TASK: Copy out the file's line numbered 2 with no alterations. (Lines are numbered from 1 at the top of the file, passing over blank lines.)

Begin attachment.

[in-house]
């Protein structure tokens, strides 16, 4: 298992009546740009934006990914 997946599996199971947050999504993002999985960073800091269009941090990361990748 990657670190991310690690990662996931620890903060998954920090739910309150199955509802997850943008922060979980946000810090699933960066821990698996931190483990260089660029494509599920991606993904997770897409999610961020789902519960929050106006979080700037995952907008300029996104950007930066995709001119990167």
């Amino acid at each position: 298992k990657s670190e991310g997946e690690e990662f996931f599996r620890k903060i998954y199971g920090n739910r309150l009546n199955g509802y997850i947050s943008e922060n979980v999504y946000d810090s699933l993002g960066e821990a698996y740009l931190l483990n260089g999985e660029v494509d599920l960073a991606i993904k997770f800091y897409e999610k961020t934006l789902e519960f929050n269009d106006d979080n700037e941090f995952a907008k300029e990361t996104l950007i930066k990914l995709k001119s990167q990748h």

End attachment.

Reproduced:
């Protein structure tokens, strides 16, 4: 298992009546740009934006990914 997946599996199971947050999504993002999985960073800091269009941090990361990748 990657670190991310690690990662996931620890903060998954920090739910309150199955509802997850943008922060979980946000810090699933960066821990698996931190483990260089660029494509599920991606993904997770897409999610961020789902519960929050106006979080700037995952907008300029996104950007930066995709001119990167």